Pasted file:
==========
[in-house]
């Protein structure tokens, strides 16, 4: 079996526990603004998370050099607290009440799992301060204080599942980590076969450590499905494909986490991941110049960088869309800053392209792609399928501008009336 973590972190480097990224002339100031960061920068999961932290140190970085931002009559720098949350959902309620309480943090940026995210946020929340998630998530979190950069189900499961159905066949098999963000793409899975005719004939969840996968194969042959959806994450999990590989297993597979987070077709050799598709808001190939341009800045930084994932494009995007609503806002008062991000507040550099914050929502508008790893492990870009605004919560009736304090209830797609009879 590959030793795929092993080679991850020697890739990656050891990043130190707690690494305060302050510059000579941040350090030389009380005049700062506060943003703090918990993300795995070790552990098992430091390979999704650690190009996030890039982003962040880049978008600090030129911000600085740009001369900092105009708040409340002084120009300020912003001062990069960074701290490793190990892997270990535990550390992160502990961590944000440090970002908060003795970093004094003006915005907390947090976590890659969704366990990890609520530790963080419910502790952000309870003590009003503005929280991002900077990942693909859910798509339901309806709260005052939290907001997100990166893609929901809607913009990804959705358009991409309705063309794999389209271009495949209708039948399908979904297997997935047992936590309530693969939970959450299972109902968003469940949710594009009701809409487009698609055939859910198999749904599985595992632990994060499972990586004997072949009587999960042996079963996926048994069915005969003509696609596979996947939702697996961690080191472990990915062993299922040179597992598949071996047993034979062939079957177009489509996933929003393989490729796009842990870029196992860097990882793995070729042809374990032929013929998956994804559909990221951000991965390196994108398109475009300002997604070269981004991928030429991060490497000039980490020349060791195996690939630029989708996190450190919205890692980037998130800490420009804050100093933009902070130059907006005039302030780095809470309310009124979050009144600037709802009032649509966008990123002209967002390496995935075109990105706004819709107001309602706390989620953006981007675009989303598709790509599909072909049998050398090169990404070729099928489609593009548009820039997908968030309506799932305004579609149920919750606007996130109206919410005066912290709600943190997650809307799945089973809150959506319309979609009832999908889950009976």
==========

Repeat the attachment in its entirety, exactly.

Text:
[in-house]
């Protein structure tokens, strides 16, 4: 079996526990603004998370050099607290009440799992301060204080599942980590076969450590499905494909986490991941110049960088869309800053392209792609399928501008009336 973590972190480097990224002339100031960061920068999961932290140190970085931002009559720098949350959902309620309480943090940026995210946020929340998630998530979190950069189900499961159905066949098999963000793409899975005719004939969840996968194969042959959806994450999990590989297993597979987070077709050799598709808001190939341009800045930084994932494009995007609503806002008062991000507040550099914050929502508008790893492990870009605004919560009736304090209830797609009879 590959030793795929092993080679991850020697890739990656050891990043130190707690690494305060302050510059000579941040350090030389009380005049700062506060943003703090918990993300795995070790552990098992430091390979999704650690190009996030890039982003962040880049978008600090030129911000600085740009001369900092105009708040409340002084120009300020912003001062990069960074701290490793190990892997270990535990550390992160502990961590944000440090970002908060003795970093004094003006915005907390947090976590890659969704366990990890609520530790963080419910502790952000309870003590009003503005929280991002900077990942693909859910798509339901309806709260005052939290907001997100990166893609929901809607913009990804959705358009991409309705063309794999389209271009495949209708039948399908979904297997997935047992936590309530693969939970959450299972109902968003469940949710594009009701809409487009698609055939859910198999749904599985595992632990994060499972990586004997072949009587999960042996079963996926048994069915005969003509696609596979996947939702697996961690080191472990990915062993299922040179597992598949071996047993034979062939079957177009489509996933929003393989490729796009842990870029196992860097990882793995070729042809374990032929013929998956994804559909990221951000991965390196994108398109475009300002997604070269981004991928030429991060490497000039980490020349060791195996690939630029989708996190450190919205890692980037998130800490420009804050100093933009902070130059907006005039302030780095809470309310009124979050009144600037709802009032649509966008990123002209967002390496995935075109990105706004819709107001309602706390989620953006981007675009989303598709790509599909072909049998050398090169990404070729099928489609593009548009820039997908968030309506799932305004579609149920919750606007996130109206919410005066912290709600943190997650809307799945089973809150959506319309979609009832999908889950009976």